Spending time with your dog can be one of life’s greatest joys, but sometimes, things get in the way. Between work, errands, appointments, and social outings, there always seems to be something tearing you away from Fido, but someone’s gotta pay for that kibble!
So how long is it safe to leave your furry friend home alone? When the inevitable call-to-action arises, and you must take a multiple hour leave, follow these quick guidelines to determine when a check-in is necessary.
Dogs of different ages have widely different needs when it comes to personal care and attention. Old dogs and very young dogs tend to need more bathroom breaks than dogs in their middle ages.
rover.com has specific suggestions for determining a dog’s bathroom-related needs based on its age: (article referenced: https://www.rover.com/blog/long-can-leave-dog-alone/)
Young puppies can handle about 1 hour between pees for every month of age.
Dogs older than one year max out at about 8 hours between bathroom breaks, but any time over 6 hours is not endorsed.
Animals over 8 years old require more frequent visits to the bathroom, able to withstand 2 to 6 hours without a visit, depending on their health and size.
6 hours staring at the front door is no fun for anyone. A dog’s physical health and behavior are inextricably linked to its mental stimulation. These are some tools for keeping your pup busy at home:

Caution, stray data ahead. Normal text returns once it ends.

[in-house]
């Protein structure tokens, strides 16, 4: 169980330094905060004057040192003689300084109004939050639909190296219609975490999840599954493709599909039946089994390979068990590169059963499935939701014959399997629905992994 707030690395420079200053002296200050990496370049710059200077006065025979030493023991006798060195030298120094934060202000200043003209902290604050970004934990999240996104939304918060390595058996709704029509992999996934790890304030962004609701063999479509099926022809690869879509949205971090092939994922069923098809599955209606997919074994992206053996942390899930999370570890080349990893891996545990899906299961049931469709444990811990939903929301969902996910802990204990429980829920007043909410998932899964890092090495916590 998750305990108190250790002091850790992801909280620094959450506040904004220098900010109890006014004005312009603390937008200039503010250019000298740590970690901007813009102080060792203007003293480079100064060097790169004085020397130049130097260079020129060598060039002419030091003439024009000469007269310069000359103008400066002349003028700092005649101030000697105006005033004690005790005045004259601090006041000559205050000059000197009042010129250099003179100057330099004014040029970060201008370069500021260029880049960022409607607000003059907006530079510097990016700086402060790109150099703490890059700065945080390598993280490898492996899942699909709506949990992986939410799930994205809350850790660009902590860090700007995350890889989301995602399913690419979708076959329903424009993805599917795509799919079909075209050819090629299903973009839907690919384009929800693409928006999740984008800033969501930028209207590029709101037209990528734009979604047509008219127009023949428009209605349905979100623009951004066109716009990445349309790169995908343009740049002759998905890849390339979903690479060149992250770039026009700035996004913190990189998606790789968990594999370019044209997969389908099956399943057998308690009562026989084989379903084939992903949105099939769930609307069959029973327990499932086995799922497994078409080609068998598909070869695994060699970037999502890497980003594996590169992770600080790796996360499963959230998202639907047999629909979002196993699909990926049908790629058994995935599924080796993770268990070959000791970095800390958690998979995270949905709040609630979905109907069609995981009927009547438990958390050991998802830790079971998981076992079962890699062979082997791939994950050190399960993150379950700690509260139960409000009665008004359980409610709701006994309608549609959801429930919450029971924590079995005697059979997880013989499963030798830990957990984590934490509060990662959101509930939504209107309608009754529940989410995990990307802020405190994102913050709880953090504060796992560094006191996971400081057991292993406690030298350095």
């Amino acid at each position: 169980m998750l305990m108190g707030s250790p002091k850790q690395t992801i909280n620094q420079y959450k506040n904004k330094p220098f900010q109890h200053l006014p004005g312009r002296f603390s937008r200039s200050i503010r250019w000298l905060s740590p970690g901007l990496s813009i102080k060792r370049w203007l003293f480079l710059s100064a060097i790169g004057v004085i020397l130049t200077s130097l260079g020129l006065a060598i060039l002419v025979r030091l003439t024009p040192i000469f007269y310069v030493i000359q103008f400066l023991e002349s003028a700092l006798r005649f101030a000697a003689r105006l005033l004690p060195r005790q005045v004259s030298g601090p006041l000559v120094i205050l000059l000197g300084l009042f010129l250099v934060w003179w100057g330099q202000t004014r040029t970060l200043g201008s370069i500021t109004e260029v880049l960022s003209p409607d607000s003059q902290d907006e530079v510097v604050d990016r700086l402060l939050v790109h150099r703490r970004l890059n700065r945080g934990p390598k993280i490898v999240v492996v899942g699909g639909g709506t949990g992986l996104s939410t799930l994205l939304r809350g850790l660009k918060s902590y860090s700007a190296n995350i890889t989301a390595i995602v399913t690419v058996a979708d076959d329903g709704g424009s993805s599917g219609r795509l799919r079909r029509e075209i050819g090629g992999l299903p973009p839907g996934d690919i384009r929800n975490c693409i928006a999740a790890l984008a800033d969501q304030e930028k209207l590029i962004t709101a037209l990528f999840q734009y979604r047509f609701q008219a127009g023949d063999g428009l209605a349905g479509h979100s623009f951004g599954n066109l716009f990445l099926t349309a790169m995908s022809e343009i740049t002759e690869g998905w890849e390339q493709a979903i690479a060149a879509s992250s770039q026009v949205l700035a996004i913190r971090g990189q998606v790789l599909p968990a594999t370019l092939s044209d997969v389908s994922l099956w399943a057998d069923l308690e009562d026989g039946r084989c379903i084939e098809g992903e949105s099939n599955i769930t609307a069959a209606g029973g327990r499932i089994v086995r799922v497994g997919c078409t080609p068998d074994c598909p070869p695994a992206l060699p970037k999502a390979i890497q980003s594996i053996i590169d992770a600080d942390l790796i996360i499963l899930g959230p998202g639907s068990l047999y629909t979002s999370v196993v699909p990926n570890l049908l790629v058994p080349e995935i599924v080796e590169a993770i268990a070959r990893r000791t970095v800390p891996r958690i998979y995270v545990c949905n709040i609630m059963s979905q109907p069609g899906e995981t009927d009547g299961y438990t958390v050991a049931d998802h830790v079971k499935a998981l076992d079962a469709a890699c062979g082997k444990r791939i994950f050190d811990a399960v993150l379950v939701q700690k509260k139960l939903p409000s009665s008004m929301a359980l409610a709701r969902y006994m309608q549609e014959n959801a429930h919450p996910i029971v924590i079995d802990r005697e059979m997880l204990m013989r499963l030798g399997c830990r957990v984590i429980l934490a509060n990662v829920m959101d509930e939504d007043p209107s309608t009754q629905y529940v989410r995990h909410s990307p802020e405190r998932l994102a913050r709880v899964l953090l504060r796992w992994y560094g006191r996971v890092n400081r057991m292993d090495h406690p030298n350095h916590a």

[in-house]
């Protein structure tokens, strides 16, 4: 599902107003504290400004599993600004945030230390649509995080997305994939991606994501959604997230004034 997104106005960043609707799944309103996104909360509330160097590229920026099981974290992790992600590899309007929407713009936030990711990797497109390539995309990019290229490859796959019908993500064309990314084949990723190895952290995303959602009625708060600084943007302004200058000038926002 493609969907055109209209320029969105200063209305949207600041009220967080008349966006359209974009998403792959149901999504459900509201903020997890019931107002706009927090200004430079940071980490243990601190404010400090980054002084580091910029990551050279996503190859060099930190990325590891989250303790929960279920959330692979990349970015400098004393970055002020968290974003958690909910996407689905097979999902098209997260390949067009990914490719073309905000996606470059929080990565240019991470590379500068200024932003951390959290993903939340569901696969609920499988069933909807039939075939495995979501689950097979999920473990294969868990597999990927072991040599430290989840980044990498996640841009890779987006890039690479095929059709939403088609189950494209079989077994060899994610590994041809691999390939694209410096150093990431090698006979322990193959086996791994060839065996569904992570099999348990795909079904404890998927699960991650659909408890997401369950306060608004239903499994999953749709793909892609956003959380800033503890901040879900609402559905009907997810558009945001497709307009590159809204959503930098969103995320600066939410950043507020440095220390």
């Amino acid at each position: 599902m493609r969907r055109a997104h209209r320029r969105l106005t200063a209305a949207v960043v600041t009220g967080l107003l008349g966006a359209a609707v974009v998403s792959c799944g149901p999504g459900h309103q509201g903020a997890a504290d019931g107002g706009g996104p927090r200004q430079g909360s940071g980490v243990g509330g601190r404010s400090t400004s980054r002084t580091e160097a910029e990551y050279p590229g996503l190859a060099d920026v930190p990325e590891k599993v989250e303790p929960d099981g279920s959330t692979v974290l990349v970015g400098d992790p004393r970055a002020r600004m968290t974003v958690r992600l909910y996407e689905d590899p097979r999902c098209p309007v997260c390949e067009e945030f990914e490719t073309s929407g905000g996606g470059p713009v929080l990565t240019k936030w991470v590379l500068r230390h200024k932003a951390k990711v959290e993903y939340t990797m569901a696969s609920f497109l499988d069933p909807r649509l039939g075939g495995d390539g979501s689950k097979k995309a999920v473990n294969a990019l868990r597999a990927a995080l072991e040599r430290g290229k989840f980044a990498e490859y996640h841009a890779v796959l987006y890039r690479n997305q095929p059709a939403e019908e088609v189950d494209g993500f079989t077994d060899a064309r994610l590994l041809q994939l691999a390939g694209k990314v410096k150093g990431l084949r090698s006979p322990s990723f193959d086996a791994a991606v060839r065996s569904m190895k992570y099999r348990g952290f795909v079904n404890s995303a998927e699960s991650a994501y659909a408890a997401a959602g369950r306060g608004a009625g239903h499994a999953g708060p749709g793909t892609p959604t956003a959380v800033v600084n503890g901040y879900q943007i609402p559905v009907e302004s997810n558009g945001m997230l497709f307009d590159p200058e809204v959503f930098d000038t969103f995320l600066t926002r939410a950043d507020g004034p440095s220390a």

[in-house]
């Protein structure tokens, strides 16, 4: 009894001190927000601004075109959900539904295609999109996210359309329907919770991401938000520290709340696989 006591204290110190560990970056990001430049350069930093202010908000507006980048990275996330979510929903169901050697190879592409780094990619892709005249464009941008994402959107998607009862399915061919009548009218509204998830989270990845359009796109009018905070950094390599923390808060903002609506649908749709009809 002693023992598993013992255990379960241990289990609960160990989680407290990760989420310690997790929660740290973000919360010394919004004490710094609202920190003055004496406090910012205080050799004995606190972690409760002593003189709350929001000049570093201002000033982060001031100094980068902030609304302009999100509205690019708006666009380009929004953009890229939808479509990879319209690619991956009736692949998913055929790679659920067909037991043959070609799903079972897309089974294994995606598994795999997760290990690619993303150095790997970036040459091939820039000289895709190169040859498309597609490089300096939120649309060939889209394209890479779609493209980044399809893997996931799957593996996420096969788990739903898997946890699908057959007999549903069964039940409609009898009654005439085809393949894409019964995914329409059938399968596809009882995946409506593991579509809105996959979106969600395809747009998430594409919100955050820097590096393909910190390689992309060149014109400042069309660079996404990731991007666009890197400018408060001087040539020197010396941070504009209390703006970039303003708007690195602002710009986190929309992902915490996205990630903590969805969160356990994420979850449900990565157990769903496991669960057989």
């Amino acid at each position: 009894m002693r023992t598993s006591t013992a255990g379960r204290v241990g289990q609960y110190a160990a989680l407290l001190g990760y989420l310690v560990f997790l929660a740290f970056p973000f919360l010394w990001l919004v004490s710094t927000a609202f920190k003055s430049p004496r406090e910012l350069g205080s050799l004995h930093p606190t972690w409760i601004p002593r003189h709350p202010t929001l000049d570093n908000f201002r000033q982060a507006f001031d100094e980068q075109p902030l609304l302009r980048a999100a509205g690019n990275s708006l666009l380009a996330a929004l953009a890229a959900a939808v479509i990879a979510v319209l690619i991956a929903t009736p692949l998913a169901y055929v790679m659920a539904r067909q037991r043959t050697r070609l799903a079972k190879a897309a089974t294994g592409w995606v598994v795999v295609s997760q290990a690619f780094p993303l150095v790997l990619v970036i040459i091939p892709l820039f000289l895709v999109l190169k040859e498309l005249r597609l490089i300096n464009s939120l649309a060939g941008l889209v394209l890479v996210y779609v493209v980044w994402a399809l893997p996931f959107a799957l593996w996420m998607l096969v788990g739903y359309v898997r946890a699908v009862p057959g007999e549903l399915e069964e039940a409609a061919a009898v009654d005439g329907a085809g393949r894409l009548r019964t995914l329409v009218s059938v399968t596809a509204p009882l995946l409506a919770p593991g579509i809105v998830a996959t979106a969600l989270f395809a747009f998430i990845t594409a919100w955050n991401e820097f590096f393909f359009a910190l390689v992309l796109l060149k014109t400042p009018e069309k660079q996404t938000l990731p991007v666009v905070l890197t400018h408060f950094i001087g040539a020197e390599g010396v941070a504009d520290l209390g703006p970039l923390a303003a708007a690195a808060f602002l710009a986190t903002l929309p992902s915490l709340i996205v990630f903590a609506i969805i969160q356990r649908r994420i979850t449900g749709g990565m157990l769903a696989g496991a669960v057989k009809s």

- Kong toys, filled with peanut butter or frozen broth, can be wonderful utilities to test your dog’s wit, and keep them busy for long stretches of time.
- Many other kinds of food dispensing toys are available online, and when employed, can refresh your dog’s spirit as they go for the treats inside.
- Just like humans, dogs enjoy when their days are different. Try regularly rotating the toys you leave out to keep things interesting for your pet.
Trips to the bathroom are not the only benefit a dog can gain from a human visit. In fact, pee on the rug can pail in comparison to some of the consequences brought on by lack of exercise.
Long sedentary periods have been linked to anxious and destructive behaviors, like ripping up carpet and nibbling furniture. Additionally, regular exercise enforces digestive and cognitive health.
Every dog is different when it comes to the need for exercise. A little research into your dog’s breed can yield information about it’s specific inclinations, but at least one hour of physical activity (broken up throughout the day) is recommended for all adult dogs.
The bottom line is that, from breed to age to demeanor, every dog is different. That said, more attention is always a safer bet than less, so when in doubt, consult daycare or boarding experts to make time at home happier and to give your pet the attention it deserves.